Suffolk veterans in Nazi crimes probe
NAZI war crime detectives are probing the past of veterans in Suffolk as part of an investigation into Second World War atrocities, it has emerged.A team from the anti-terrorist branch of the Metropolitan Police is investigating alleged crimes committed by the Galician division of the Ukrainian army.
NAZI war crime detectives are probing the past of veterans in Suffolk as part of an investigation into Second World War atrocities, it has emerged.
A team from the anti-terrorist branch of the Metropolitan Police is investigating alleged crimes committed by the Galician division of the Ukrainian army.
The inquiry is thought to focus on the massacre of Jewish and non-Jewish citizens in eastern European countries and the training of Galician members as concentration camp guards.
One Ukrainian veteran, whom the EADT has discovered to be living in Ipswich, declined to comment on his army role when approached.
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And an 82-year-old ex-soldier, found to have been living in the Sudbury area, died last month.
A family member said he had always remained guarded about his involvement in the conflict, adding: “We only knew what we read about when he died. That's when we found out he was in a prisoner of war camp. He never talked about the war.”
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The new Scotland Yard investigation has been prompted by a list of suspected Nazi war criminals passed on by Andrew Dismore, Labour MP for Hendon, north London.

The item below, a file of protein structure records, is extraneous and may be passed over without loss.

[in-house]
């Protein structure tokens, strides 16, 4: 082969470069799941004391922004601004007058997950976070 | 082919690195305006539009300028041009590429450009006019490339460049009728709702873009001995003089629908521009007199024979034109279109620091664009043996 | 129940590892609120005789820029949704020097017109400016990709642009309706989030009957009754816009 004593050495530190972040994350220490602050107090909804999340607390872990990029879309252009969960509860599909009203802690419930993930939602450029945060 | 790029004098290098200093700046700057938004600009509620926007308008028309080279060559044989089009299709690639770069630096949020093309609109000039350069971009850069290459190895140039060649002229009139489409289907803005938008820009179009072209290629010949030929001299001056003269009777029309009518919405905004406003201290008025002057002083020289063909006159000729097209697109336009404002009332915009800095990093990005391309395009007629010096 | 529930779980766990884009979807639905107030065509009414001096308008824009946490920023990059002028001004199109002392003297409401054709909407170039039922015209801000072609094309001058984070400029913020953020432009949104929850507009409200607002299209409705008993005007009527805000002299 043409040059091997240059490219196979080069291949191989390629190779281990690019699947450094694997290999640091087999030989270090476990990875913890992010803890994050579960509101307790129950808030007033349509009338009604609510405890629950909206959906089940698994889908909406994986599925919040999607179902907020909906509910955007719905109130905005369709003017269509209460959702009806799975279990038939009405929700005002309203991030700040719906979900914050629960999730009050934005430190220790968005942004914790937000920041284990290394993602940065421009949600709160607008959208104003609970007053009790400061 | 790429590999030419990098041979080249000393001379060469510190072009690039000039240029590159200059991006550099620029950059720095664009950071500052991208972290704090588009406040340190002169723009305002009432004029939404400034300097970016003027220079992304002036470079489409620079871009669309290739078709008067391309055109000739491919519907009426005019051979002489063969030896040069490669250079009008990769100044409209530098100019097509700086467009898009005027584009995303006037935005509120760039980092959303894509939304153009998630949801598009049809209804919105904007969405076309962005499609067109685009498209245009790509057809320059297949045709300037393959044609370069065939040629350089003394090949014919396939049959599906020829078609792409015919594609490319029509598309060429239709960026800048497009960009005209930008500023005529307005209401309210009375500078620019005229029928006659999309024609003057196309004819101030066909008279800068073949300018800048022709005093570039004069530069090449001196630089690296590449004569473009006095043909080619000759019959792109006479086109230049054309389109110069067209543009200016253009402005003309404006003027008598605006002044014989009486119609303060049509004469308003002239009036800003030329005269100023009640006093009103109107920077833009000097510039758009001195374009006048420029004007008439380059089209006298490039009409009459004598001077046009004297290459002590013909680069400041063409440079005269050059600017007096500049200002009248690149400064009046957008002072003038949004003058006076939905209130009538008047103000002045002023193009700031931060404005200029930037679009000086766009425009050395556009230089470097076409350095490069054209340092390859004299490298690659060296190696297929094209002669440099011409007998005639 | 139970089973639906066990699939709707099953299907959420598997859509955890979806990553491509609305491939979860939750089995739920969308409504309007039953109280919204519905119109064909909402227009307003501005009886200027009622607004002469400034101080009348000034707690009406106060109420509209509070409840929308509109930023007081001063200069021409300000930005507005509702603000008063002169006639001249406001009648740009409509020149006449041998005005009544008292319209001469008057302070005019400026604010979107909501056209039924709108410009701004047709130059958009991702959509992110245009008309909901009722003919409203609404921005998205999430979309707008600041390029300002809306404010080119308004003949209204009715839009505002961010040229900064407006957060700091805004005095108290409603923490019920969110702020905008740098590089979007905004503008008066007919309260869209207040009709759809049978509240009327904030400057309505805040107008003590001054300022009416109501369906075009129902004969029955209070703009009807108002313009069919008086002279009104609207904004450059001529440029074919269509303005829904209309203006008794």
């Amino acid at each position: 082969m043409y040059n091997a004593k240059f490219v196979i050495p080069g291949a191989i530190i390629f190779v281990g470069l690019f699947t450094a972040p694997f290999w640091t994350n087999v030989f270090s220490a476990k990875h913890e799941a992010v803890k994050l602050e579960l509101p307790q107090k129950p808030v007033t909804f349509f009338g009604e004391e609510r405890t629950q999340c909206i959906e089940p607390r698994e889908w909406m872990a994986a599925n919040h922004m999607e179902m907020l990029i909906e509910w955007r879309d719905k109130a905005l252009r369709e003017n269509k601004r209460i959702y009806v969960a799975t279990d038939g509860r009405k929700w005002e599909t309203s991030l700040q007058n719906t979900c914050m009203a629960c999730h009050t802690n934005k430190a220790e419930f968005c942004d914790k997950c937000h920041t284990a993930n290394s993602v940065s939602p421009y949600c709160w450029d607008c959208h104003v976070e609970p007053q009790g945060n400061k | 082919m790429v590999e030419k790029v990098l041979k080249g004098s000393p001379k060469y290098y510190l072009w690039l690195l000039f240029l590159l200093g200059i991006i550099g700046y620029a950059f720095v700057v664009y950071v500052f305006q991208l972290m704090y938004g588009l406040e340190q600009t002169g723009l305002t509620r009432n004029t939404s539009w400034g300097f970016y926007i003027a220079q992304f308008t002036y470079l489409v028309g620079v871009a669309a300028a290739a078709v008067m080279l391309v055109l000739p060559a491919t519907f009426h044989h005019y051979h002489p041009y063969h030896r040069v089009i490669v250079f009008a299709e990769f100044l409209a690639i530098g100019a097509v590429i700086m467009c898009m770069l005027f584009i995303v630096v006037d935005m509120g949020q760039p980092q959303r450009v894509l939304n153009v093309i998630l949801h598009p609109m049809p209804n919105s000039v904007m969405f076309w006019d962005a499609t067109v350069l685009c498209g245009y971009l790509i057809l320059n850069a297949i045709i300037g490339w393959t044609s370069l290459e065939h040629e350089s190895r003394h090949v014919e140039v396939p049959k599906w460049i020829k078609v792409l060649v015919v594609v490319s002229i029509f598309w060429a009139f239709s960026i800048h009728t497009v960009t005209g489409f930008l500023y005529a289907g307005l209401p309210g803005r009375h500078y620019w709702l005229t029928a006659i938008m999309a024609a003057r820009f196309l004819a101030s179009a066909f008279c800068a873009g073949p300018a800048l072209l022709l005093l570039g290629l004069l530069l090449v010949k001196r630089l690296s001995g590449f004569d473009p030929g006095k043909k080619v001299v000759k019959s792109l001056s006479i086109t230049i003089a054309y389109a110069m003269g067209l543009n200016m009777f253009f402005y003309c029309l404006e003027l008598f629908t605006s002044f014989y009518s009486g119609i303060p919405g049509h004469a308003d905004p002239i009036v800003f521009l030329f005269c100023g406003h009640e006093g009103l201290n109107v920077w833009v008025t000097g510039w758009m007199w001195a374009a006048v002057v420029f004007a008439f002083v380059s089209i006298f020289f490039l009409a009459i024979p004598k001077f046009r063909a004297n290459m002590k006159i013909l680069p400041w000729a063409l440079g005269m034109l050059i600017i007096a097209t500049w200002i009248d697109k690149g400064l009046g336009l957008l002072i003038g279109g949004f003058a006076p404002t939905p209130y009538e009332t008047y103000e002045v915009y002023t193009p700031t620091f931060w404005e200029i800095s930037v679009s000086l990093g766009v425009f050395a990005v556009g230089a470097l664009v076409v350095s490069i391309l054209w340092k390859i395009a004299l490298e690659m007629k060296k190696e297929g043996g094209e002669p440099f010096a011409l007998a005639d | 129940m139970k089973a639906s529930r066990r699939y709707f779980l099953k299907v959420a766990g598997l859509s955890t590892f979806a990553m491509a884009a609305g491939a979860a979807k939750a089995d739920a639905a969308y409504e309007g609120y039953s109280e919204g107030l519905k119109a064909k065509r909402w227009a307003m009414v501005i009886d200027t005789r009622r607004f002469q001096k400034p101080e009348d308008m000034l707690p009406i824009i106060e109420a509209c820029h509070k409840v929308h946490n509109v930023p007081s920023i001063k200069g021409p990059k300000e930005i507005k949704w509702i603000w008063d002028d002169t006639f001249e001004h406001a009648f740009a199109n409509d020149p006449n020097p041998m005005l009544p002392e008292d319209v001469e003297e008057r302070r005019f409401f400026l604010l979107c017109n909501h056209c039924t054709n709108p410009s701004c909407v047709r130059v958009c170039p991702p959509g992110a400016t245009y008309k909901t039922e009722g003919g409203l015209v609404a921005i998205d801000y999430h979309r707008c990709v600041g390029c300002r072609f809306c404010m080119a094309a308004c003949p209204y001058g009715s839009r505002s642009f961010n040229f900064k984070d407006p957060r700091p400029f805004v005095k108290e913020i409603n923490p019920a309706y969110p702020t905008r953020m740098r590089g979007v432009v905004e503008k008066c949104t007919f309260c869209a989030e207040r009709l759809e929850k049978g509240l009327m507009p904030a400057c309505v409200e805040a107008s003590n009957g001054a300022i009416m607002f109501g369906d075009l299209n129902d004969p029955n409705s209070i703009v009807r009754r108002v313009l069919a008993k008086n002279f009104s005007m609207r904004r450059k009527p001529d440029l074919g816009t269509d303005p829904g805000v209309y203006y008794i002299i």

This includes names of soldiers who served in the conflict, many of whom are thought to be living in the UK.
The probe comes almost seven years after the Metropolitan Police disbanded its specialist unit set up to find Nazi war criminals. At the time it was said all lines of inquiry had been exhausted.
But last night a spokeswoman for the Met said: “Current inquiries include a list of names passed to police by an MP earlier this year.
“The list is currently under consideration by the Crimes Against Humanity Unit, which is checking it against material already in its possession. The unit is also liaising with other Government departments, including the Immigration and Nationality Directorate, to establish the best way forward.”
Around 8,000 Ukrainians flooded into the UK in 1947 in a bid to solve post-war labour shortages.
Governments files from the time, released as part of the National Archives last year, show hundreds of the Ukranian POWs were diverted to Suffolk and Norfolk to work in agriculture.
Many settled in the area and started families, having initially been held at the Victoria Camp, in Brandon Road, Mildenhall.
They were captured by Allied forces after being found to have worked with the Nazi forces during the conflict.
Around six families of members of the Galician division are believed to still be living in Suffolk.
Although the list handed to police includes the names of people known to live or have lived in Suffolk, the force spokeswoman was unable to confirm whether any of these individuals would form part of the investigation.